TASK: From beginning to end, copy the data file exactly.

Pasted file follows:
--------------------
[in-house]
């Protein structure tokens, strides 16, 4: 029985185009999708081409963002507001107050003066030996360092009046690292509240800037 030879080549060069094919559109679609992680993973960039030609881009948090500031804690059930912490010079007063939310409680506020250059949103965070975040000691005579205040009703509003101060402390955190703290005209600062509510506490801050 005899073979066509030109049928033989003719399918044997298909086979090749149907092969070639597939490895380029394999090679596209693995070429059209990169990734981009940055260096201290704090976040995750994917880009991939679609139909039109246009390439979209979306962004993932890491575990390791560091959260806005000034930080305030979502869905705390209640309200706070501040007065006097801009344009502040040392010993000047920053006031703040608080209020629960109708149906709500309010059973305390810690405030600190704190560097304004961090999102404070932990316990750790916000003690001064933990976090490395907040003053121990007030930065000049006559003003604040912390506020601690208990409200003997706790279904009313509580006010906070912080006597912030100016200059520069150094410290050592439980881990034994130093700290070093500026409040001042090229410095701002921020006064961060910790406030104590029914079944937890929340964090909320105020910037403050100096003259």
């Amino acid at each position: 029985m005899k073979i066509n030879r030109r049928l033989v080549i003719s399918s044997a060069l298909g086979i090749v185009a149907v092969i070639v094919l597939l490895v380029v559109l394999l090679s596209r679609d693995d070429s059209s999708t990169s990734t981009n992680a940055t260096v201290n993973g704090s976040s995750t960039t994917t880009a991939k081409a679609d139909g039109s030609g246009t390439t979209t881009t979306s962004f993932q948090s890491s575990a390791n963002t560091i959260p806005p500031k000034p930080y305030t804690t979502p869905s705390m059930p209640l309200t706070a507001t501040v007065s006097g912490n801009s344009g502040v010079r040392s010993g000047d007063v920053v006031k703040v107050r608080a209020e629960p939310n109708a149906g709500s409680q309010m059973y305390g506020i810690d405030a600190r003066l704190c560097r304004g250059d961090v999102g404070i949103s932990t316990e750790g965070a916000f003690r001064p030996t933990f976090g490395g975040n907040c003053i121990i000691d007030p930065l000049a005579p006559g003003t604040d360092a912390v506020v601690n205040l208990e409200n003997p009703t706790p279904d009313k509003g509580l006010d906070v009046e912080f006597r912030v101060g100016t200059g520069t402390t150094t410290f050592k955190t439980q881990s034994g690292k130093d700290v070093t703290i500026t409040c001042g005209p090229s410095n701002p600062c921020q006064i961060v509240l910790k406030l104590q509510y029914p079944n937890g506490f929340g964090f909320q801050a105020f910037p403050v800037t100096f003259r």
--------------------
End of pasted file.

[in-house]
């Protein structure tokens, strides 16, 4: 029985185009999708081409963002507001107050003066030996360092009046690292509240800037 030879080549060069094919559109679609992680993973960039030609881009948090500031804690059930912490010079007063939310409680506020250059949103965070975040000691005579205040009703509003101060402390955190703290005209600062509510506490801050 005899073979066509030109049928033989003719399918044997298909086979090749149907092969070639597939490895380029394999090679596209693995070429059209990169990734981009940055260096201290704090976040995750994917880009991939679609139909039109246009390439979209979306962004993932890491575990390791560091959260806005000034930080305030979502869905705390209640309200706070501040007065006097801009344009502040040392010993000047920053006031703040608080209020629960109708149906709500309010059973305390810690405030600190704190560097304004961090999102404070932990316990750790916000003690001064933990976090490395907040003053121990007030930065000049006559003003604040912390506020601690208990409200003997706790279904009313509580006010906070912080006597912030100016200059520069150094410290050592439980881990034994130093700290070093500026409040001042090229410095701002921020006064961060910790406030104590029914079944937890929340964090909320105020910037403050100096003259």
């Amino acid at each position: 029985m005899k073979i066509n030879r030109r049928l033989v080549i003719s399918s044997a060069l298909g086979i090749v185009a149907v092969i070639v094919l597939l490895v380029v559109l394999l090679s596209r679609d693995d070429s059209s999708t990169s990734t981009n992680a940055t260096v201290n993973g704090s976040s995750t960039t994917t880009a991939k081409a679609d139909g039109s030609g246009t390439t979209t881009t979306s962004f993932q948090s890491s575990a390791n963002t560091i959260p806005p500031k000034p930080y305030t804690t979502p869905s705390m059930p209640l309200t706070a507001t501040v007065s006097g912490n801009s344009g502040v010079r040392s010993g000047d007063v920053v006031k703040v107050r608080a209020e629960p939310n109708a149906g709500s409680q309010m059973y305390g506020i810690d405030a600190r003066l704190c560097r304004g250059d961090v999102g404070i949103s932990t316990e750790g965070a916000f003690r001064p030996t933990f976090g490395g975040n907040c003053i121990i000691d007030p930065l000049a005579p006559g003003t604040d360092a912390v506020v601690n205040l208990e409200n003997p009703t706790p279904d009313k509003g509580l006010d906070v009046e912080f006597r912030v101060g100016t200059g520069t402390t150094t410290f050592k955190t439980q881990s034994g690292k130093d700290v070093t703290i500026t409040c001042g005209p090229s410095n701002p600062c921020q006064i961060v509240l910790k406030l104590q509510y029914p079944n937890g506490f929340g964090f909320q801050a105020f910037p403050v800037t100096f003259r």